This prehistoric hunting tool allows them to hurl spears with great force, in theory, though they’ll clearly need more practice to threaten any big game.

It looks like fun. I’m tempted to wander over and ask if we can join, but resist the urge. Best not to introduce such an enticing distraction at this point

Atlatl

   Sonja Sommerfeld | TPWD

What is an atlatl?

Prehistoric people developed the atlatl (pronounced atul-atul or aht-LAH-tul) between 17,000 and 21,000 years ago. The device, which consists of a stick with a handle on one side and a notch for a projectile on the other, allowed people to throw spears faster and farther than they could be thrown by hand.

Atlatls were the weapon of choice for many cultures for thousands of years, used for hunting, warfare and sport on nearly every continent.

They were eventually replaced in most places by the bow and arrow, which people could shoot with more accuracy and at faster speeds.

Try your hand at these ancient weapons at Pedernales Falls, or a selection of other parks across the state (find out more here).

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   Maegan Lanham | TPWD x2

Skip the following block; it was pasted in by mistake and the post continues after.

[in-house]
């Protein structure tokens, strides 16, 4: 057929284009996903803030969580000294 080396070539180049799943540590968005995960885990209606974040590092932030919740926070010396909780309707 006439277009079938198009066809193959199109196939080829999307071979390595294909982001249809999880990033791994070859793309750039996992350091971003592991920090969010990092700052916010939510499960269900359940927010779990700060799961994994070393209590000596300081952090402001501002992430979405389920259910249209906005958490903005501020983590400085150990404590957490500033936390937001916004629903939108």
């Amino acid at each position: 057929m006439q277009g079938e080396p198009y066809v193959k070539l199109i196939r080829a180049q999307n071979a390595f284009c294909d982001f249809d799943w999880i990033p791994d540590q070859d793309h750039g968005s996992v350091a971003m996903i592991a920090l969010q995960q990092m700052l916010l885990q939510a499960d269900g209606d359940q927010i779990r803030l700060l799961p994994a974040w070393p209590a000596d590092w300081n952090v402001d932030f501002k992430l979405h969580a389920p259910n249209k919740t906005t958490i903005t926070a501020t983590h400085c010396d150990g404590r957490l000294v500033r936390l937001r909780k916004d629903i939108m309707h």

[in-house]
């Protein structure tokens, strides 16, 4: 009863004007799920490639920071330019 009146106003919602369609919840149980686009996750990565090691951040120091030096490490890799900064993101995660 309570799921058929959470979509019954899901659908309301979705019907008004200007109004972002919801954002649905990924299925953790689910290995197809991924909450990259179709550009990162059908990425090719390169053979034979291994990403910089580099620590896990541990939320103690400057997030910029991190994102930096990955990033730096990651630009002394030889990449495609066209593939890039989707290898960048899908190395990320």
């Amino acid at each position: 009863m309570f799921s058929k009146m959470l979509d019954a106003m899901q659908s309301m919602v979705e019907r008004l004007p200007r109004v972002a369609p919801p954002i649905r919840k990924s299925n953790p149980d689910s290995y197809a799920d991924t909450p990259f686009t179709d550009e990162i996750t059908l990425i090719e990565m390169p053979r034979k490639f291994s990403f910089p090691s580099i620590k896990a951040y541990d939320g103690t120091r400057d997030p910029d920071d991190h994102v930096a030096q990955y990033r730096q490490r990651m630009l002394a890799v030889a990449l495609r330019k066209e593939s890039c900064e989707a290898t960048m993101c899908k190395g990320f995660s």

FALLING FOR THE VIEW

WE REACH the falls in time for a late lunch, though in an unfortunate twist, we don’t have time to explore them if we want to get back to camp before dark.

Instead, we choose an overlook where we can watch other visitors clamber over the sloping ledges that make up the riverbed. Sculpted and polished over more than 300 million years, these ledges form natural steps where children scamper and dogs frolic and water pours through limestone chutes to iron-blue pools below.

It’s a spectacular sight, and I settle against my pack to watch as the boys shelter under a juniper to plow through their lunches, greedy for calories. Once they’re done, they climb through a nearby ravine, doing their own exploring while I muster the will to shoulder the pack again. It’s much more pleasant to rest, though we still have around five miles to cover before we reach camp. The sun will set early, and it will be a cold night.

We call the boys out of the ravine. They police for trash and gather their gear. The grumbling begins. All is as it should be.

We hike on.  

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   Maegan Lanham | TPWD

SOME THORNS, MANY ROSES

THE NEXT morning, I circle the boys. We do Roses and Thorns, sharing positive and negative memories, as we do on every trip. What went well? What could be better?

There are thorns, of course. The cold. Sore feet.

But there are roses as well. The boys recount their adventures, the beautiful scenery. I tell them I’m proud of them.
“I think you’re tougher, stronger and more capable.”

The boys groan. I grin. We hike on.

Someday, these boys will become men. They’ll see that I’m right, but for now, we’ve learned enough lessons for
one weekend. 

Cory Chandler is TPWD deputy communications director.